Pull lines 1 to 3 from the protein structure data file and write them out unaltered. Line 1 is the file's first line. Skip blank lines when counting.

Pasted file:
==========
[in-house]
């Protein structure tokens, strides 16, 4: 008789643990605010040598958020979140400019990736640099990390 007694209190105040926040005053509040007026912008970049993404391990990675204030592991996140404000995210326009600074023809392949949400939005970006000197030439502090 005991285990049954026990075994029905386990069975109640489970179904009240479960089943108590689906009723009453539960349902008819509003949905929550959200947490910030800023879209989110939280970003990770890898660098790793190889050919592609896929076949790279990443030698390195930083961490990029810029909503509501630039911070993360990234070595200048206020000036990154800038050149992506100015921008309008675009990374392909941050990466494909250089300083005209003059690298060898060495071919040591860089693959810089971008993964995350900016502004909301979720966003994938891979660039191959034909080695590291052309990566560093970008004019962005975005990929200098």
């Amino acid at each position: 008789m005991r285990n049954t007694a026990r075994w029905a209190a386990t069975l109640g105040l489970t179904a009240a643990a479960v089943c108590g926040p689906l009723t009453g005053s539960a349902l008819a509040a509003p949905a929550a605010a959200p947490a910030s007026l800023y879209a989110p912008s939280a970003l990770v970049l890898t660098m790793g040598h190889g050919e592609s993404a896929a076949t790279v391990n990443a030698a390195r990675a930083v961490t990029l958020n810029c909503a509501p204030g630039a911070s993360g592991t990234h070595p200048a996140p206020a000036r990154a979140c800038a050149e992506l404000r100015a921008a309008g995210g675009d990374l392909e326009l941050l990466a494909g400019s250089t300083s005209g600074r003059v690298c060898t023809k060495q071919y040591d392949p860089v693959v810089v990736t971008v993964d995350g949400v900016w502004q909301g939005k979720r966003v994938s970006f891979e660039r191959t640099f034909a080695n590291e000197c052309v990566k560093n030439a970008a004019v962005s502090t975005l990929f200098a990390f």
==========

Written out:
[in-house]
């Protein structure tokens, strides 16, 4: 008789643990605010040598958020979140400019990736640099990390 007694209190105040926040005053509040007026912008970049993404391990990675204030592991996140404000995210326009600074023809392949949400939005970006000197030439502090 005991285990049954026990075994029905386990069975109640489970179904009240479960089943108590689906009723009453539960349902008819509003949905929550959200947490910030800023879209989110939280970003990770890898660098790793190889050919592609896929076949790279990443030698390195930083961490990029810029909503509501630039911070993360990234070595200048206020000036990154800038050149992506100015921008309008675009990374392909941050990466494909250089300083005209003059690298060898060495071919040591860089693959810089971008993964995350900016502004909301979720966003994938891979660039191959034909080695590291052309990566560093970008004019962005975005990929200098």
């Amino acid at each position: 008789m005991r285990n049954t007694a026990r075994w029905a209190a386990t069975l109640g105040l489970t179904a009240a643990a479960v089943c108590g926040p689906l009723t009453g005053s539960a349902l008819a509040a509003p949905a929550a605010a959200p947490a910030s007026l800023y879209a989110p912008s939280a970003l990770v970049l890898t660098m790793g040598h190889g050919e592609s993404a896929a076949t790279v391990n990443a030698a390195r990675a930083v961490t990029l958020n810029c909503a509501p204030g630039a911070s993360g592991t990234h070595p200048a996140p206020a000036r990154a979140c800038a050149e992506l404000r100015a921008a309008g995210g675009d990374l392909e326009l941050l990466a494909g400019s250089t300083s005209g600074r003059v690298c060898t023809k060495q071919y040591d392949p860089v693959v810089v990736t971008v993964d995350g949400v900016w502004q909301g939005k979720r966003v994938s970006f891979e660039r191959t640099f034909a080695n590291e000197c052309v990566k560093n030439a970008a004019v962005s502090t975005l990929f200098a990390f």